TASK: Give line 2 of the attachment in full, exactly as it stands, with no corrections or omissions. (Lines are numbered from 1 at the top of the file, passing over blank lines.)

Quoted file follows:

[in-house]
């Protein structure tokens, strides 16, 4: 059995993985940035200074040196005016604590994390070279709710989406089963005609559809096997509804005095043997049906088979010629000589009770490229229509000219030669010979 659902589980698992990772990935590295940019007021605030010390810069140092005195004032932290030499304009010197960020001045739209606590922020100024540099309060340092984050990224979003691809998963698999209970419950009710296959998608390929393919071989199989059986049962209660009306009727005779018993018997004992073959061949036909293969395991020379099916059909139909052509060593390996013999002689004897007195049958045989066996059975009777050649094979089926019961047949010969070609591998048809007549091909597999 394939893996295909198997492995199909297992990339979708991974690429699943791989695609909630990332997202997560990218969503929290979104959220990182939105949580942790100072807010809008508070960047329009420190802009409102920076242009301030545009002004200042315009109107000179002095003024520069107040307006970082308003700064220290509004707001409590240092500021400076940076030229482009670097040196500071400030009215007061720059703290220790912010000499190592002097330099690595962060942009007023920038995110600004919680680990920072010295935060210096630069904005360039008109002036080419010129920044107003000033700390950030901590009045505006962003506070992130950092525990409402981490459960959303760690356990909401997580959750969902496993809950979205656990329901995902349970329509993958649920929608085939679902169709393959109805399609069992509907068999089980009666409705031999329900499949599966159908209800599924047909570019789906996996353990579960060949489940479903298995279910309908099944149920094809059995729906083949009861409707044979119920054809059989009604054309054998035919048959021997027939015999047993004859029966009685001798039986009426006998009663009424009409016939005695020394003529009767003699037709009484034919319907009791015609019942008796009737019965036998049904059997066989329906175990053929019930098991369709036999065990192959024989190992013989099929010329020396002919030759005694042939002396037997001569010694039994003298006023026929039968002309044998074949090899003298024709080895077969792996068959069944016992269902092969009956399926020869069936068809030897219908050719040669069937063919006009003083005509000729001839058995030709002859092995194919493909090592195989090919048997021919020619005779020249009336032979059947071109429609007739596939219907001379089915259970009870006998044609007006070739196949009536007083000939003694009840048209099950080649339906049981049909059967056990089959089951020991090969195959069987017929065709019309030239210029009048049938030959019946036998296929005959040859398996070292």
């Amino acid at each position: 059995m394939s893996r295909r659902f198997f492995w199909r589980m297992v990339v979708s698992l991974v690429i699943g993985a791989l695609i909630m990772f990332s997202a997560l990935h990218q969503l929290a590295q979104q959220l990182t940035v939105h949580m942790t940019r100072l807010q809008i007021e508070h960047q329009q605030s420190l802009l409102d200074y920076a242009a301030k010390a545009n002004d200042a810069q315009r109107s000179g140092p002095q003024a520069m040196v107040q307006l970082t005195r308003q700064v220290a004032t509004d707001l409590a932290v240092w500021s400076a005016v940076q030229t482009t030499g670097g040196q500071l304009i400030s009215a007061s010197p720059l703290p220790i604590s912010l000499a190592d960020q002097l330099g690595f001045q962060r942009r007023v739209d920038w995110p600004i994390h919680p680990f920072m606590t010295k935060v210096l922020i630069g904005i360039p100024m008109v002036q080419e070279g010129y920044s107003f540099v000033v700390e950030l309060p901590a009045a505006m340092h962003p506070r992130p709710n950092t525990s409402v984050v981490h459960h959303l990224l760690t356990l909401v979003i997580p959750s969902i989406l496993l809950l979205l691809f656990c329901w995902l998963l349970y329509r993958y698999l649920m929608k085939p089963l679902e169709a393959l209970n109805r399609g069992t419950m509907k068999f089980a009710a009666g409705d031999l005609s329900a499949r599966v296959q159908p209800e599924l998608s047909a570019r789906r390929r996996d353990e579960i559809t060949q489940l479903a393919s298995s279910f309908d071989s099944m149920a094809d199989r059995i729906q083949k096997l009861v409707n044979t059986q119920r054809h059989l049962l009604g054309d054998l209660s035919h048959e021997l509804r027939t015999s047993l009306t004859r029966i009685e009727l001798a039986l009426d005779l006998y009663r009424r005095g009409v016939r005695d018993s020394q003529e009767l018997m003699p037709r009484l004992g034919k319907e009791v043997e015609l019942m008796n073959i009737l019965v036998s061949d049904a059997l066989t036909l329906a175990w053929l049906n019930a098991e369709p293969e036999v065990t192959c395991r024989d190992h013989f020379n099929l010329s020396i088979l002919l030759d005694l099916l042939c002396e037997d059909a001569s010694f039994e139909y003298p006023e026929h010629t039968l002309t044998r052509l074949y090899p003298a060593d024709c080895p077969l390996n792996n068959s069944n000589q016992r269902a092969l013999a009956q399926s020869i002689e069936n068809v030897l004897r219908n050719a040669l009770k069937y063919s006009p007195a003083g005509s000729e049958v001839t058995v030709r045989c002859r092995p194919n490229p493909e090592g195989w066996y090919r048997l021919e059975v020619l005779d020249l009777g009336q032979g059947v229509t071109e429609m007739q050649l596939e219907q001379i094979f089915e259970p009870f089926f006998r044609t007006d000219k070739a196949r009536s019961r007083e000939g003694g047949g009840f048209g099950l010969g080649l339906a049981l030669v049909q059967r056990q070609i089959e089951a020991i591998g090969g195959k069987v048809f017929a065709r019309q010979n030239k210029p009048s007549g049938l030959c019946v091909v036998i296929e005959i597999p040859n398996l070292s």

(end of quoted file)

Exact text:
């Protein structure tokens, strides 16, 4: 059995993985940035200074040196005016604590994390070279709710989406089963005609559809096997509804005095043997049906088979010629000589009770490229229509000219030669010979 659902589980698992990772990935590295940019007021605030010390810069140092005195004032932290030499304009010197960020001045739209606590922020100024540099309060340092984050990224979003691809998963698999209970419950009710296959998608390929393919071989199989059986049962209660009306009727005779018993018997004992073959061949036909293969395991020379099916059909139909052509060593390996013999002689004897007195049958045989066996059975009777050649094979089926019961047949010969070609591998048809007549091909597999 394939893996295909198997492995199909297992990339979708991974690429699943791989695609909630990332997202997560990218969503929290979104959220990182939105949580942790100072807010809008508070960047329009420190802009409102920076242009301030545009002004200042315009109107000179002095003024520069107040307006970082308003700064220290509004707001409590240092500021400076940076030229482009670097040196500071400030009215007061720059703290220790912010000499190592002097330099690595962060942009007023920038995110600004919680680990920072010295935060210096630069904005360039008109002036080419010129920044107003000033700390950030901590009045505006962003506070992130950092525990409402981490459960959303760690356990909401997580959750969902496993809950979205656990329901995902349970329509993958649920929608085939679902169709393959109805399609069992509907068999089980009666409705031999329900499949599966159908209800599924047909570019789906996996353990579960060949489940479903298995279910309908099944149920094809059995729906083949009861409707044979119920054809059989009604054309054998035919048959021997027939015999047993004859029966009685001798039986009426006998009663009424009409016939005695020394003529009767003699037709009484034919319907009791015609019942008796009737019965036998049904059997066989329906175990053929019930098991369709036999065990192959024989190992013989099929010329020396002919030759005694042939002396037997001569010694039994003298006023026929039968002309044998074949090899003298024709080895077969792996068959069944016992269902092969009956399926020869069936068809030897219908050719040669069937063919006009003083005509000729001839058995030709002859092995194919493909090592195989090919048997021919020619005779020249009336032979059947071109429609007739596939219907001379089915259970009870006998044609007006070739196949009536007083000939003694009840048209099950080649339906049981049909059967056990089959089951020991090969195959069987017929065709019309030239210029009048049938030959019946036998296929005959040859398996070292």